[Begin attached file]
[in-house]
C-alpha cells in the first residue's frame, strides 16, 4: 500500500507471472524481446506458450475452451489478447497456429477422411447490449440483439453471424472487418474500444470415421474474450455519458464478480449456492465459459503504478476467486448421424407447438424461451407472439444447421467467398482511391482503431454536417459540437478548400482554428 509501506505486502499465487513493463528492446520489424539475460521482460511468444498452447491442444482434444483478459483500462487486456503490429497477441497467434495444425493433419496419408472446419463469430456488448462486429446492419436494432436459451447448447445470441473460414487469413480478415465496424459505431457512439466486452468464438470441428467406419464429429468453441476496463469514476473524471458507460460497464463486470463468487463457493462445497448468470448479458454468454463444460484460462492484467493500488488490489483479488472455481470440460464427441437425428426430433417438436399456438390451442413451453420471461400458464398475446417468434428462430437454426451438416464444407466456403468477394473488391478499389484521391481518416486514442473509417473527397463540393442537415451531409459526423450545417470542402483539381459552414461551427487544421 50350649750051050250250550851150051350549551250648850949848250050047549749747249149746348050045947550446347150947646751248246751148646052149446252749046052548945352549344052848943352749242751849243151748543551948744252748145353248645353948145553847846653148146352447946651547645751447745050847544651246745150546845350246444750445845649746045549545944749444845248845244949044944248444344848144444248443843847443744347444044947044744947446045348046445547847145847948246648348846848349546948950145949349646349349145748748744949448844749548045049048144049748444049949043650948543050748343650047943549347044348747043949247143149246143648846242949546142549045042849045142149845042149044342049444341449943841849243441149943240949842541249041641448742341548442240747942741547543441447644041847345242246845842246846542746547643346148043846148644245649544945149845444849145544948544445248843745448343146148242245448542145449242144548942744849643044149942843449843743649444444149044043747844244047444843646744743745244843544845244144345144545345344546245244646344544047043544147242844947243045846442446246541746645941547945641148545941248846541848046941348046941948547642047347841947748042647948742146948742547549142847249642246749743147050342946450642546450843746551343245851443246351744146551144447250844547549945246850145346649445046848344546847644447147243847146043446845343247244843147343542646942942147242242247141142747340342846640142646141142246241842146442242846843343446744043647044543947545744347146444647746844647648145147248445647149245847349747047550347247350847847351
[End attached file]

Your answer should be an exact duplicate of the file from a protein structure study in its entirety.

[in-house]
C-alpha cells in the first residue's frame, strides 16, 4: 500500500507471472524481446506458450475452451489478447497456429477422411447490449440483439453471424472487418474500444470415421474474450455519458464478480449456492465459459503504478476467486448421424407447438424461451407472439444447421467467398482511391482503431454536417459540437478548400482554428 509501506505486502499465487513493463528492446520489424539475460521482460511468444498452447491442444482434444483478459483500462487486456503490429497477441497467434495444425493433419496419408472446419463469430456488448462486429446492419436494432436459451447448447445470441473460414487469413480478415465496424459505431457512439466486452468464438470441428467406419464429429468453441476496463469514476473524471458507460460497464463486470463468487463457493462445497448468470448479458454468454463444460484460462492484467493500488488490489483479488472455481470440460464427441437425428426430433417438436399456438390451442413451453420471461400458464398475446417468434428462430437454426451438416464444407466456403468477394473488391478499389484521391481518416486514442473509417473527397463540393442537415451531409459526423450545417470542402483539381459552414461551427487544421 50350649750051050250250550851150051350549551250648850949848250050047549749747249149746348050045947550446347150947646751248246751148646052149446252749046052548945352549344052848943352749242751849243151748543551948744252748145353248645353948145553847846653148146352447946651547645751447745050847544651246745150546845350246444750445845649746045549545944749444845248845244949044944248444344848144444248443843847443744347444044947044744947446045348046445547847145847948246648348846848349546948950145949349646349349145748748744949448844749548045049048144049748444049949043650948543050748343650047943549347044348747043949247143149246143648846242949546142549045042849045142149845042149044342049444341449943841849243441149943240949842541249041641448742341548442240747942741547543441447644041847345242246845842246846542746547643346148043846148644245649544945149845444849145544948544445248843745448343146148242245448542145449242144548942744849643044149942843449843743649444444149044043747844244047444843646744743745244843544845244144345144545345344546245244646344544047043544147242844947243045846442446246541746645941547945641148545941248846541848046941348046941948547642047347841947748042647948742146948742547549142847249642246749743147050342946450642546450843746551343245851443246351744146551144447250844547549945246850145346649445046848344546847644447147243847146043446845343247244843147343542646942942147242242247141142747340342846640142646141142246241842146442242846843343446744043647044543947545744347146444647746844647648145147248445647149245847349747047550347247350847847351